One of the reasons the US has avoided ratifying this treaty, Smith explains, is that the exporting of e-waste to other countries has been both a cheaper and easier alternative for the US. Unbeknown to consumers, many companies that claim to be recycling these devices are also exporting them to developing nations to be processed. “Some of them are very sleazy companies,” he adds.

Well aware of the risks, he says, these companies send old technology to places like China to have their precious metals stripped in ways that would be illegal in America.

“In the developing world, they will burn the plastic casing to get to those metals which causes a number of environmental and health problems,” Smith explains.

These health problems are the result of toxins such as many dioxins and furans, which are released into the air when plastic is burnt. Rogers clarifies that many of the heavy metals present in electronics such as mercury, cadmium, and lead seep into the soil because landfills in developing countries are not lined like they are in the US.

“It is not just causing long-term health hazards but immediate effects to people living in these communities,” Smith says. “Children nearby are coming down with serious diseases and are being born with serious health and developmental problems.”

Afua Hirsch, a writer for The Guardian, described this toxic environment vividly after a visit to a Ghanaian e-waste site. There were “huge plumes of foul-smelling smoke,” she wrote. “The fumes are head-pounding, but the men, women, and children weaving in and out of the fires seem oblivious.”

Environmentalists believe that the safe and responsible disposal of e-waste should be placed on electronic manufacturers.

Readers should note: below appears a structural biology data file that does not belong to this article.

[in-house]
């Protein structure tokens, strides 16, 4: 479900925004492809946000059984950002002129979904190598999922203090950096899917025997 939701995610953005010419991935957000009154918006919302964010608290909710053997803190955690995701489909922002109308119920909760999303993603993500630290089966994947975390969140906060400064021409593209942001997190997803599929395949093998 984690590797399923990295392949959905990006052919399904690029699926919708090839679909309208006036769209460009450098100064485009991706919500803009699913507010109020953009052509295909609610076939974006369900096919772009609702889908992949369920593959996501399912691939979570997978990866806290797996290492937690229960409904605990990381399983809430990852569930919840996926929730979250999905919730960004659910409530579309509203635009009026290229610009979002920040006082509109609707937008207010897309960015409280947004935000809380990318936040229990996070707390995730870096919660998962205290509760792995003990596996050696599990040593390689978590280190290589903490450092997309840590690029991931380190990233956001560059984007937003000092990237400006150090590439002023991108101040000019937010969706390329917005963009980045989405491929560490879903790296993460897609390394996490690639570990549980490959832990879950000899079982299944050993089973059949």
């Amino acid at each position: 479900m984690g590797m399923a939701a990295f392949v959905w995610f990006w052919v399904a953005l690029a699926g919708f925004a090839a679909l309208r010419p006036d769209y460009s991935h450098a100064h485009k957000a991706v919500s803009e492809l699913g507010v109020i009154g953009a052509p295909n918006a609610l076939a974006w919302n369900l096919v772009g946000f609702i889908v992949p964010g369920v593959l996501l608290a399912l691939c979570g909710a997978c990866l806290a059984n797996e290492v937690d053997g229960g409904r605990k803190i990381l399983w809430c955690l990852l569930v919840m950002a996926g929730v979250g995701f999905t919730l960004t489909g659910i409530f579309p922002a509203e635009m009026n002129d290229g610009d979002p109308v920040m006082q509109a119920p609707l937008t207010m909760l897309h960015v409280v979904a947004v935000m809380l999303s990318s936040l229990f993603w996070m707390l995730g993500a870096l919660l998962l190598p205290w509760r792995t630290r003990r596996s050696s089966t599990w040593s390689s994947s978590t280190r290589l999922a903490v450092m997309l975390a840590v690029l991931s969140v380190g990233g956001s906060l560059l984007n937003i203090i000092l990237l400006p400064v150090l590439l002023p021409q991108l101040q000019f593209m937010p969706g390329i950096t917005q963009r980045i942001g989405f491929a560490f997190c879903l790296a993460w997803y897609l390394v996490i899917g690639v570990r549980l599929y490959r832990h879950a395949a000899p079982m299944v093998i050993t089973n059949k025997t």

Rogers challenges these companies: “If they are going to charge me hundreds of dollars for their product, they need to learn to take care of it.”

“Frankly, if [electronic manufacturers] are smart enough to develop an Apple phone, they should be smart enough to develop a phone that is not going to pollute our lives,” she adds. “Maybe something biodegradable?”

Governments are also accountable. She explains of the limited recycling options available in the US, many are difficult to use or find. In her local county of Montgomery, Pennsylvania they have a technology-recycling program that occurs every two months at the local high school. The lines are often a mile long, weaving through the neighborhood, and they do not accept all devices.

“They wouldn’t take my chords or my old TV,” she states.

Even as the President of the Earth Day Network and a passionate recycler, Rogers says that she can sympathize with individuals who do not responsibly dispose of their old technology. “It’s very difficult. Even I hate doing it and it’s my job. We need to make it easier.”

The United States Environmental Protection Agency does provide a list of places that recycle electronics. As part of Katherine Westervelt’s E-Steward project, the Basel Action Network lists certified drop-off locations as well.

“There are so many big problems in the world like the slaughtering of tigers in Taiwan or the cancer-causing pollution in Beijing that it is easy to forget about recycling,” Rogers concludes. “But e-waste, believe it or not, is going to cause real, long-term damage to out water systems and our children’s health. We really have to deal with it.”

recommendations